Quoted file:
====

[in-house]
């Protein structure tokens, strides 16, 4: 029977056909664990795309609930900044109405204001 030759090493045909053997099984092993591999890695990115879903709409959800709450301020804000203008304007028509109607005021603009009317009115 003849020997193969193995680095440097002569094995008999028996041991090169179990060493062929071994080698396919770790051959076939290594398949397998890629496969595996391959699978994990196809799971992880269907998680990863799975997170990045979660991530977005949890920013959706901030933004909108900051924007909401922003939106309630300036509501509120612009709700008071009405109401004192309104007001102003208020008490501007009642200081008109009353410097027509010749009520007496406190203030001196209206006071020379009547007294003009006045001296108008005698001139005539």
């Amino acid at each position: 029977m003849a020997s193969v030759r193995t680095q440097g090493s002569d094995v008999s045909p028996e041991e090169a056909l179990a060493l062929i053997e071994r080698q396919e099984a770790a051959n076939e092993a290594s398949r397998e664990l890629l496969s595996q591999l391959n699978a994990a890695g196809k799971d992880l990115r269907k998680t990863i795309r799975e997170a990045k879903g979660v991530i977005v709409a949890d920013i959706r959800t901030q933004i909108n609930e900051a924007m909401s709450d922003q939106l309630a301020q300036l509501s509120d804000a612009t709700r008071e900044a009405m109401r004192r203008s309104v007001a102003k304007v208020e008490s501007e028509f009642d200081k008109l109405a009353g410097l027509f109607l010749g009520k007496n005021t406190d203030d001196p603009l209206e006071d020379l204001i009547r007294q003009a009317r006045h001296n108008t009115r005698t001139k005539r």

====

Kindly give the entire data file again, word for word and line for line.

[in-house]
């Protein structure tokens, strides 16, 4: 029977056909664990795309609930900044109405204001 030759090493045909053997099984092993591999890695990115879903709409959800709450301020804000203008304007028509109607005021603009009317009115 003849020997193969193995680095440097002569094995008999028996041991090169179990060493062929071994080698396919770790051959076939290594398949397998890629496969595996391959699978994990196809799971992880269907998680990863799975997170990045979660991530977005949890920013959706901030933004909108900051924007909401922003939106309630300036509501509120612009709700008071009405109401004192309104007001102003208020008490501007009642200081008109009353410097027509010749009520007496406190203030001196209206006071020379009547007294003009006045001296108008005698001139005539």
């Amino acid at each position: 029977m003849a020997s193969v030759r193995t680095q440097g090493s002569d094995v008999s045909p028996e041991e090169a056909l179990a060493l062929i053997e071994r080698q396919e099984a770790a051959n076939e092993a290594s398949r397998e664990l890629l496969s595996q591999l391959n699978a994990a890695g196809k799971d992880l990115r269907k998680t990863i795309r799975e997170a990045k879903g979660v991530i977005v709409a949890d920013i959706r959800t901030q933004i909108n609930e900051a924007m909401s709450d922003q939106l309630a301020q300036l509501s509120d804000a612009t709700r008071e900044a009405m109401r004192r203008s309104v007001a102003k304007v208020e008490s501007e028509f009642d200081k008109l109405a009353g410097l027509f109607l010749g009520k007496n005021t406190d203030d001196p603009l209206e006071d020379l204001i009547r007294q003009a009317r006045h001296n108008t009115r005698t001139k005539r």